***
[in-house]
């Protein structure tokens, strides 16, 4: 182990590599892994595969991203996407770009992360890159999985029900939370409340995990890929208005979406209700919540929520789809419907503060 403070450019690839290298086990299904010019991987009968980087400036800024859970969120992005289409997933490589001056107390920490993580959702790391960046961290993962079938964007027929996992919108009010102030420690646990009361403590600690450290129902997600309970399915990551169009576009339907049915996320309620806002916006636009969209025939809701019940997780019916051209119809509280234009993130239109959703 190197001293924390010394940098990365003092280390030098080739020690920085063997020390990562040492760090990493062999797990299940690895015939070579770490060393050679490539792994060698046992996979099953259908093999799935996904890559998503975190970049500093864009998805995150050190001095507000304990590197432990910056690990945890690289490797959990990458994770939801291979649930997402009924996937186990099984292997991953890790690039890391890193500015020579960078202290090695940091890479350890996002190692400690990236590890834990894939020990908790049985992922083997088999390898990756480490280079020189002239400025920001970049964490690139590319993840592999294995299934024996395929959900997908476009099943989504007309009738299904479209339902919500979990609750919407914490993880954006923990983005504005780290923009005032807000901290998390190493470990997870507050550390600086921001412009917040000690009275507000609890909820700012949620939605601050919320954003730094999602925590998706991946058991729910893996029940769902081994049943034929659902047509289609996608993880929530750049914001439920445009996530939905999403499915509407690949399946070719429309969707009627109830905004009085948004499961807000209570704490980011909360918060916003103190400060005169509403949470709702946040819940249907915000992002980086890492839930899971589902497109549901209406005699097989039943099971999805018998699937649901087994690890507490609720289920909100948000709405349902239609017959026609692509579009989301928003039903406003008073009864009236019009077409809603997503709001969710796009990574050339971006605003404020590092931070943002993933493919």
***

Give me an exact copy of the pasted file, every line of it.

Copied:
[in-house]
């Protein structure tokens, strides 16, 4: 182990590599892994595969991203996407770009992360890159999985029900939370409340995990890929208005979406209700919540929520789809419907503060 403070450019690839290298086990299904010019991987009968980087400036800024859970969120992005289409997933490589001056107390920490993580959702790391960046961290993962079938964007027929996992919108009010102030420690646990009361403590600690450290129902997600309970399915990551169009576009339907049915996320309620806002916006636009969209025939809701019940997780019916051209119809509280234009993130239109959703 190197001293924390010394940098990365003092280390030098080739020690920085063997020390990562040492760090990493062999797990299940690895015939070579770490060393050679490539792994060698046992996979099953259908093999799935996904890559998503975190970049500093864009998805995150050190001095507000304990590197432990910056690990945890690289490797959990990458994770939801291979649930997402009924996937186990099984292997991953890790690039890391890193500015020579960078202290090695940091890479350890996002190692400690990236590890834990894939020990908790049985992922083997088999390898990756480490280079020189002239400025920001970049964490690139590319993840592999294995299934024996395929959900997908476009099943989504007309009738299904479209339902919500979990609750919407914490993880954006923990983005504005780290923009005032807000901290998390190493470990997870507050550390600086921001412009917040000690009275507000609890909820700012949620939605601050919320954003730094999602925590998706991946058991729910893996029940769902081994049943034929659902047509289609996608993880929530750049914001439920445009996530939905999403499915509407690949399946070719429309969707009627109830905004009085948004499961807000209570704490980011909360918060916003103190400060005169509403949470709702946040819940249907915000992002980086890492839930899971589902497109549901209406005699097989039943099971999805018998699937649901087994690890507490609720289920909100948000709405349902239609017959026609692509579009989301928003039903406003008073009864009236019009077409809603997503709001969710796009990574050339971006605003404020590092931070943002993933493919």